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July Roundup: Hospice, Alzheimer’s and More

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July roundup

At Fleming & Curti, PLC, we are keenly interested in more than the legal aspects of estate planning and also care about broader developments surrounding people who are aging and/or coping with disability. Maybe that’s because we’re naturally curious. But more likely it’s because the firm and most of the attorneys are licensed fiduciaries, and it’s part of the job.

We serve as guardian, conservator, trustee, and agent under power of attorney. That means we are responsible for assuring that the people we serve have the highest possible quality of life — up to and including the end. Our July roundup includes several developments that stem from that side of our practice. If you would like us to address a topic or see a news item out there that might be of interest to our readership, please let us know.

Hospice: Often Misunderstood Service

Actress Valerie Harper has been battling cancer since at least 2013, and it appears the illness is progressing. The “Rhoda” star’s husband shared that doctors have recommended Hospice care, but he can’t bring himself to put her there. His position reflects some common misunderstandings about Hospice, and fans quickly pointed that out in responses to his post.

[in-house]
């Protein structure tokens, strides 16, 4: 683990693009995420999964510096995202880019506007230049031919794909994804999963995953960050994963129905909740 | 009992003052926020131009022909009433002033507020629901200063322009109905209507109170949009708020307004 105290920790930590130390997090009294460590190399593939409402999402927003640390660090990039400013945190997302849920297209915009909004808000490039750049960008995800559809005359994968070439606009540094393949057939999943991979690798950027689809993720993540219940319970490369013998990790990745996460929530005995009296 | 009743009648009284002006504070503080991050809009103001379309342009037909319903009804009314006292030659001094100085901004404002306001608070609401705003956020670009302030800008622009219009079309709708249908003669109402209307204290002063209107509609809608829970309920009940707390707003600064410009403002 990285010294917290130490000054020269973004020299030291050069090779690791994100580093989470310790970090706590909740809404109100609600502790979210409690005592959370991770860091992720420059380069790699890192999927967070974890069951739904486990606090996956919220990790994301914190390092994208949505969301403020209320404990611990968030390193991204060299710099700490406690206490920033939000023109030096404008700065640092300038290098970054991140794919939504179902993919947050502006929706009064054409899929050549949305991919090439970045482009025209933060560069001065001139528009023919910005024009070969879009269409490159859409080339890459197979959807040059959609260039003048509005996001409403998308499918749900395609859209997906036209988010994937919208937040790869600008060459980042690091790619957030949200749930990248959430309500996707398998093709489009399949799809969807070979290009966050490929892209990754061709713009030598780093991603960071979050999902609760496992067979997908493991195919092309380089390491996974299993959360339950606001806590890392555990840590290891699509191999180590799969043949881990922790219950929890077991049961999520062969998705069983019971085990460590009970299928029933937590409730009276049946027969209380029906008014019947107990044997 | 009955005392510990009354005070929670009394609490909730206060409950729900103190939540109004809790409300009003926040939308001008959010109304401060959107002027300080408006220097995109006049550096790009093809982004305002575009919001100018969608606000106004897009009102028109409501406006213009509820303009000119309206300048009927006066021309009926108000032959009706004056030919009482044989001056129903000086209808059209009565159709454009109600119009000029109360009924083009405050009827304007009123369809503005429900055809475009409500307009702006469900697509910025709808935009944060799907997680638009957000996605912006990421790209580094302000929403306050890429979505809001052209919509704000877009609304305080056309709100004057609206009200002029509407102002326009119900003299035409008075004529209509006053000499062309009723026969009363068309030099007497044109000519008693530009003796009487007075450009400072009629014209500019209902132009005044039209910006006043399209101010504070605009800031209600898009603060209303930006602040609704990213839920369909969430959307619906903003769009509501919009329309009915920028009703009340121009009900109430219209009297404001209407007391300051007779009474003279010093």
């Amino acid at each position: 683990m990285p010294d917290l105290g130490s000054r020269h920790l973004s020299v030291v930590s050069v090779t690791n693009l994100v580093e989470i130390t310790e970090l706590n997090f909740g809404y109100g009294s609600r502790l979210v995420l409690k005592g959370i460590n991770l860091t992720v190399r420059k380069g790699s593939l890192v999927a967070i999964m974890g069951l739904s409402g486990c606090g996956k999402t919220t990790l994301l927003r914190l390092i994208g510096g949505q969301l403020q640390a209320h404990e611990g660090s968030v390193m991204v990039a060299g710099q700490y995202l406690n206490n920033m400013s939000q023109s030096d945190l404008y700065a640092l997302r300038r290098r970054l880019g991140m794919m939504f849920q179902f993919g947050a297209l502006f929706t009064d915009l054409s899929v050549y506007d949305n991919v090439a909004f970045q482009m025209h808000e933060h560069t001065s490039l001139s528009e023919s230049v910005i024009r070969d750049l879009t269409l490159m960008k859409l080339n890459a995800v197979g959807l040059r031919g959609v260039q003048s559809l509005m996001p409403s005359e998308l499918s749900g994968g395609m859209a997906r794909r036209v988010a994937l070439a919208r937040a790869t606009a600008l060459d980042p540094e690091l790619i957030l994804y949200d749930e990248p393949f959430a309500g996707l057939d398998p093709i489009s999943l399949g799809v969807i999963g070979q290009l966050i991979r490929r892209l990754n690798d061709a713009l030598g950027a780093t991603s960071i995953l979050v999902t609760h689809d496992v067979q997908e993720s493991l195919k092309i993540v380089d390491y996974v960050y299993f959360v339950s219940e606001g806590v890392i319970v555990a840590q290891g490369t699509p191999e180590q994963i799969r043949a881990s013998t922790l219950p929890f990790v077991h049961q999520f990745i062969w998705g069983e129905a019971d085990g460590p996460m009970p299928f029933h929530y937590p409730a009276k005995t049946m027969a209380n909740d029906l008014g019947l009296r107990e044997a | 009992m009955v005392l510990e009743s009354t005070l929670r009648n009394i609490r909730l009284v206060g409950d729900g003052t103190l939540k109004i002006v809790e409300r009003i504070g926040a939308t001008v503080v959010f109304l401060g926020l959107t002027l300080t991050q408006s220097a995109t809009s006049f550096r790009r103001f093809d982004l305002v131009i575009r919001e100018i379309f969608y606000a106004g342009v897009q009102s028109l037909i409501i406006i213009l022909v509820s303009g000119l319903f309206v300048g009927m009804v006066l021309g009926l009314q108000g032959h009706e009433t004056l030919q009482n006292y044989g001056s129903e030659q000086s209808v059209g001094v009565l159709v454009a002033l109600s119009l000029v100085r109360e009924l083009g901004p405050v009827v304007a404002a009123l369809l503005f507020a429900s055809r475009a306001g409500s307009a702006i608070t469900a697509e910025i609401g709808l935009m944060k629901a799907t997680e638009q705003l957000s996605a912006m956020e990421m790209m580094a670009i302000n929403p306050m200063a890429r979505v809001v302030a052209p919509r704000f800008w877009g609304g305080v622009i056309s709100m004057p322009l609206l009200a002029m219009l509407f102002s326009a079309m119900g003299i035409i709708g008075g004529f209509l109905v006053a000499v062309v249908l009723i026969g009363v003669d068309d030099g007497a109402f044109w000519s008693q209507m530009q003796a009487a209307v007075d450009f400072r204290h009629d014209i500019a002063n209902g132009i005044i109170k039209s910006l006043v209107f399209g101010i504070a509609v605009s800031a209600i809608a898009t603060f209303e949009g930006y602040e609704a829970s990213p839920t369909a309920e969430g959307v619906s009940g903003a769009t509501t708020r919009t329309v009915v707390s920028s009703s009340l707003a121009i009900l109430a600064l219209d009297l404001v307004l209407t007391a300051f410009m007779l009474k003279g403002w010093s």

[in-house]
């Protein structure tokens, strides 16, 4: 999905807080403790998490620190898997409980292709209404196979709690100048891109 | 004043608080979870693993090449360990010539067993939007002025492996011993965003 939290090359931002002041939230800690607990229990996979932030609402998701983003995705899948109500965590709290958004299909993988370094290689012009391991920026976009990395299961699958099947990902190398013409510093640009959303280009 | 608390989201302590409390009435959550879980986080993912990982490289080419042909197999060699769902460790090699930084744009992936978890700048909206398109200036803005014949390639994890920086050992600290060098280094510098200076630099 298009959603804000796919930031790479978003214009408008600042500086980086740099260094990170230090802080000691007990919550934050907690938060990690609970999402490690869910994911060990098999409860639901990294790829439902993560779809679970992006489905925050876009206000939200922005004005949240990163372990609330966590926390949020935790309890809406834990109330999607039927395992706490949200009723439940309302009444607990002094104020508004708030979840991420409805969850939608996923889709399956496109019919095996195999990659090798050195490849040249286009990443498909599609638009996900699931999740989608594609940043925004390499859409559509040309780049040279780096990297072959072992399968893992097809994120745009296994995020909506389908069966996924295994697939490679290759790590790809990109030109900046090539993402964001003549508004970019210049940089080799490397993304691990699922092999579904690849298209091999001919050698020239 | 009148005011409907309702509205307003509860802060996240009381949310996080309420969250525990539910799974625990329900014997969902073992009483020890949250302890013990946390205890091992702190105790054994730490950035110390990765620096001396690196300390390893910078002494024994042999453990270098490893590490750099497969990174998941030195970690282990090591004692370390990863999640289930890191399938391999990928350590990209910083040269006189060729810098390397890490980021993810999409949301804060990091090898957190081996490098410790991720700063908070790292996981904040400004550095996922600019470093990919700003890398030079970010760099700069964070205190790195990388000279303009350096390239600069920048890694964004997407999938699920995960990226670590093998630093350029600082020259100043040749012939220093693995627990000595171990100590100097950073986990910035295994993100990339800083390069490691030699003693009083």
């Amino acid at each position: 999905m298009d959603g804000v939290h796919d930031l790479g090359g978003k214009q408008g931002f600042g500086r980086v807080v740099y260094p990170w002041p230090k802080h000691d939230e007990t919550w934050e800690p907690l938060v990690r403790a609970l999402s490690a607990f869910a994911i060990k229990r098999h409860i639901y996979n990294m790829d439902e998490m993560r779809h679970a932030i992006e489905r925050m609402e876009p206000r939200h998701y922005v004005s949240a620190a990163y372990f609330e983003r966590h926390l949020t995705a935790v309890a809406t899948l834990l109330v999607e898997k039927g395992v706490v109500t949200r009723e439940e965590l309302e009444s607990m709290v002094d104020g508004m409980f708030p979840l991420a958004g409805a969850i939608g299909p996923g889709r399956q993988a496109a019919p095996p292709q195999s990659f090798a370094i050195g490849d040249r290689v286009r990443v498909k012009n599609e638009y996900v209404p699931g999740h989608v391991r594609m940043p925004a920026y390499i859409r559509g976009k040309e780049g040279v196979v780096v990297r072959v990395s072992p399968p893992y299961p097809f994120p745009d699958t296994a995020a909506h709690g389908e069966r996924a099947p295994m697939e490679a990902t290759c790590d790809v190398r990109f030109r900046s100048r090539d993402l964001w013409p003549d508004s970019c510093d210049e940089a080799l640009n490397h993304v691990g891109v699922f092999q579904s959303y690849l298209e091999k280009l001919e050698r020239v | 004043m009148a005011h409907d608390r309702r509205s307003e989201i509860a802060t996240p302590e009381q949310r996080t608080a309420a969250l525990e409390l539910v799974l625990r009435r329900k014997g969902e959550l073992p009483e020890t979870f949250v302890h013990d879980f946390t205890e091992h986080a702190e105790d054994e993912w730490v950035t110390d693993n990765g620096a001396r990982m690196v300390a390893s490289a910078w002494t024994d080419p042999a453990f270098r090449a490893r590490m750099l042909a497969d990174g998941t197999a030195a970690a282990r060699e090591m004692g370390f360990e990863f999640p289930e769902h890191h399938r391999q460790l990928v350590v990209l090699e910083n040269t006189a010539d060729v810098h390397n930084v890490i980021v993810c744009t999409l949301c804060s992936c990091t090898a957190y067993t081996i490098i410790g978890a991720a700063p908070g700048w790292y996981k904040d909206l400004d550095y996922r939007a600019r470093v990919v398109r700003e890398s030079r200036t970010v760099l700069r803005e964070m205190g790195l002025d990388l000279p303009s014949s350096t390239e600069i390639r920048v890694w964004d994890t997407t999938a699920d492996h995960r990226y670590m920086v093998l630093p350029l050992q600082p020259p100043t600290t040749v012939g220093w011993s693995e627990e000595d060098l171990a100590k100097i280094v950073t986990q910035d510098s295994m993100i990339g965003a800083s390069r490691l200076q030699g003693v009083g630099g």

Hospice is generally provided when doctors believe a patient’s life expectancy does not exceed six months. Although facilities do provide hospice care, “Hospice” is a service, not a place. Being on Hospice means treatment shifts from life-prolonging to comfort care. Medicare covers it, and services include home visits by doctors, nurses, social worker, caregivers; medication for pain and other symptoms; equipment and medical supplies; inpatient care, needed; respite care for caregivers; and grief and loss counseling. In many circumstances, the extra help is a great relief, and patients and families are grateful.

Doctors don’t know everything, though. Patients on Hospice sometimes get better and resume regular treatment.

Hospice: Often Underutilized Service

The reality is that people are getting Hospice services too late. The median stay is just 24 days. That’s according to BJ Miller, a hospice and palliative medicine physician, who wrote an opinion piece for CNN on things he wishes he could share with patients and caregivers. One of them: don’t wait for your doctor to bring up Hospice. Ask the doctor: “Would you be surprised if I died in the next year?” If the answer is no, it may be time to consider Hospice.

He explains: “The healthcare system is wired to extend physical life, without much regard to the psychological, spiritual, or financial costs. . . . [I]t’s well known that doctors tend to presume you want aggressive care, even when care geared toward your comfort may be more in line with your wishes. Unless you say otherwise, the doctor’s presumption rules the day. This means that at some point you may need to say ‘no’ to that next treatment. So be sure to look up now and again and check that the care you’re getting is the care that suits you.”

Developments in Alzheimer’s Research

The Alzheimer’s Association’s International Conference took place this month in Los Angeles. Each year, the conference breaks news about Alzheimer’s and other types of dementia. Here are some of the more interesting developments:

Read more coverage here.

Your Safe Deposit Box Is Not Safe